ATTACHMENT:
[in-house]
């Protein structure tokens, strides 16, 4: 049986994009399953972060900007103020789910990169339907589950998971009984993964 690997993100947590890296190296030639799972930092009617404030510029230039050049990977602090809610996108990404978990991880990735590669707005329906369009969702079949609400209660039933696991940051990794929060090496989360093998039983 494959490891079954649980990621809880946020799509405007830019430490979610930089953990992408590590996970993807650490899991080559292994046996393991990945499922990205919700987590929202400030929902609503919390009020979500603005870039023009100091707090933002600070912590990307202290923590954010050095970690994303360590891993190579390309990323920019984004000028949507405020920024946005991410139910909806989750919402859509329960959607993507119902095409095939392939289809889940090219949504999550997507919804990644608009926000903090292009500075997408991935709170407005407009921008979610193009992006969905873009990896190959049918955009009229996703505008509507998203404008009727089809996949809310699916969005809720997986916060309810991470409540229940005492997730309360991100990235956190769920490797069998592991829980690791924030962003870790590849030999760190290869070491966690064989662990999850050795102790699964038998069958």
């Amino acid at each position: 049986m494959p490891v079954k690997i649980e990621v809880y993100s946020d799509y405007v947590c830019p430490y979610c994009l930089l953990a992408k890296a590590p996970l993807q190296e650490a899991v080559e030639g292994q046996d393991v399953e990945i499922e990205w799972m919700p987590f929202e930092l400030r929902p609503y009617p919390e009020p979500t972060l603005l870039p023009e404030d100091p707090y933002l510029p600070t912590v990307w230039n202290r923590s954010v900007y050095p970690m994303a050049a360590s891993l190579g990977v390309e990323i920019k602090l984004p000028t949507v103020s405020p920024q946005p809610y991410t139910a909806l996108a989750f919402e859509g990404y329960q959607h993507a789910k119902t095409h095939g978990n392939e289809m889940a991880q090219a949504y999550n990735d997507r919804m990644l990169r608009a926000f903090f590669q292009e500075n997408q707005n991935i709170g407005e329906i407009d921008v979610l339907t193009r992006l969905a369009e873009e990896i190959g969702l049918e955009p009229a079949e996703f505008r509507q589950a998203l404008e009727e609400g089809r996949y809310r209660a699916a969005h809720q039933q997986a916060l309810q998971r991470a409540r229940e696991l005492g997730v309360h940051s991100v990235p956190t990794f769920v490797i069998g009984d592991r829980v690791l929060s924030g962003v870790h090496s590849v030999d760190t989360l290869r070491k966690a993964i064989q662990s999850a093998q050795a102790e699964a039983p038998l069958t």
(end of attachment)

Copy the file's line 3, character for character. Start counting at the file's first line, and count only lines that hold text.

């Amino acid at each position: 049986m494959p490891v079954k690997i649980e990621v809880y993100s946020d799509y405007v947590c830019p430490y979610c994009l930089l953990a992408k890296a590590p996970l993807q190296e650490a899991v080559e030639g292994q046996d393991v399953e990945i499922e990205w799972m919700p987590f929202e930092l400030r929902p609503y009617p919390e009020p979500t972060l603005l870039p023009e404030d100091p707090y933002l510029p600070t912590v990307w230039n202290r923590s954010v900007y050095p970690m994303a050049a360590s891993l190579g990977v390309e990323i920019k602090l984004p000028t949507v103020s405020p920024q946005p809610y991410t139910a909806l996108a989750f919402e859509g990404y329960q959607h993507a789910k119902t095409h095939g978990n392939e289809m889940a991880q090219a949504y999550n990735d997507r919804m990644l990169r608009a926000f903090f590669q292009e500075n997408q707005n991935i709170g407005e329906i407009d921008v979610l339907t193009r992006l969905a369009e873009e990896i190959g969702l049918e955009p009229a079949e996703f505008r509507q589950a998203l404008e009727e609400g089809r996949y809310r209660a699916a969005h809720q039933q997986a916060l309810q998971r991470a409540r229940e696991l005492g997730v309360h940051s991100v990235p956190t990794f769920v490797i069998g009984d592991r829980v690791l929060s924030g962003v870790h090496s590849v030999d760190t989360l290869r070491k966690a993964i064989q662990s999850a093998q050795a102790e699964a039983p038998l069958t």